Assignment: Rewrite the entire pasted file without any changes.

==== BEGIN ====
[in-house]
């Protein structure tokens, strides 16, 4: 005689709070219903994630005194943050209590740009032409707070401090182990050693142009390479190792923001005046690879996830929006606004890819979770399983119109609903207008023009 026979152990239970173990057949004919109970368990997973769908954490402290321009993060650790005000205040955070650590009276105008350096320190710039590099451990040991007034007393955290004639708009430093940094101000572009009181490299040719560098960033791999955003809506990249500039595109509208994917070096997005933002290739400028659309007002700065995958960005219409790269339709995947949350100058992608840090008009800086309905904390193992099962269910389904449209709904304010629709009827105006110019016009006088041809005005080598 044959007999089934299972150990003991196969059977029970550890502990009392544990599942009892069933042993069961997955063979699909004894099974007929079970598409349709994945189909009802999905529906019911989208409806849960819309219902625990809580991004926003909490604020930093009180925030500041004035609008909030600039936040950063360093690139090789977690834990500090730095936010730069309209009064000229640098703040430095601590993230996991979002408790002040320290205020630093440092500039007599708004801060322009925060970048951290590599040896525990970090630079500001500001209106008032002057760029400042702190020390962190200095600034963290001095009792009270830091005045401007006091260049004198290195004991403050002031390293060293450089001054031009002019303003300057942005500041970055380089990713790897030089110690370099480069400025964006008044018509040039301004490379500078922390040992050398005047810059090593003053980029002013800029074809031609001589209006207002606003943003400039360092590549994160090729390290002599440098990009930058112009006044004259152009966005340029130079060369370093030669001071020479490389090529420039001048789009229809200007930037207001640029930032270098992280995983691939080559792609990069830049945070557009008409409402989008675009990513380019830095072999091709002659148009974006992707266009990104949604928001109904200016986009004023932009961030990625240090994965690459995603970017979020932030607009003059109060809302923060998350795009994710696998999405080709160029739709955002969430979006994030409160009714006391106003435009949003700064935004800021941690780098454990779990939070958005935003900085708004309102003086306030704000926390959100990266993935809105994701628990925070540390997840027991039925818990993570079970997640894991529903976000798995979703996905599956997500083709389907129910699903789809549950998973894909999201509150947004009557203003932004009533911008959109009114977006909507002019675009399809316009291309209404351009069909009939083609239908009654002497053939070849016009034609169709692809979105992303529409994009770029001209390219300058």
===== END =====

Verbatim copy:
[in-house]
């Protein structure tokens, strides 16, 4: 005689709070219903994630005194943050209590740009032409707070401090182990050693142009390479190792923001005046690879996830929006606004890819979770399983119109609903207008023009 026979152990239970173990057949004919109970368990997973769908954490402290321009993060650790005000205040955070650590009276105008350096320190710039590099451990040991007034007393955290004639708009430093940094101000572009009181490299040719560098960033791999955003809506990249500039595109509208994917070096997005933002290739400028659309007002700065995958960005219409790269339709995947949350100058992608840090008009800086309905904390193992099962269910389904449209709904304010629709009827105006110019016009006088041809005005080598 044959007999089934299972150990003991196969059977029970550890502990009392544990599942009892069933042993069961997955063979699909004894099974007929079970598409349709994945189909009802999905529906019911989208409806849960819309219902625990809580991004926003909490604020930093009180925030500041004035609008909030600039936040950063360093690139090789977690834990500090730095936010730069309209009064000229640098703040430095601590993230996991979002408790002040320290205020630093440092500039007599708004801060322009925060970048951290590599040896525990970090630079500001500001209106008032002057760029400042702190020390962190200095600034963290001095009792009270830091005045401007006091260049004198290195004991403050002031390293060293450089001054031009002019303003300057942005500041970055380089990713790897030089110690370099480069400025964006008044018509040039301004490379500078922390040992050398005047810059090593003053980029002013800029074809031609001589209006207002606003943003400039360092590549994160090729390290002599440098990009930058112009006044004259152009966005340029130079060369370093030669001071020479490389090529420039001048789009229809200007930037207001640029930032270098992280995983691939080559792609990069830049945070557009008409409402989008675009990513380019830095072999091709002659148009974006992707266009990104949604928001109904200016986009004023932009961030990625240090994965690459995603970017979020932030607009003059109060809302923060998350795009994710696998999405080709160029739709955002969430979006994030409160009714006391106003435009949003700064935004800021941690780098454990779990939070958005935003900085708004309102003086306030704000926390959100990266993935809105994701628990925070540390997840027991039925818990993570079970997640894991529903976000798995979703996905599956997500083709389907129910699903789809549950998973894909999201509150947004009557203003932004009533911008959109009114977006909507002019675009399809316009291309209404351009069909009939083609239908009654002497053939070849016009034609169709692809979105992303529409994009770029001209390219300058």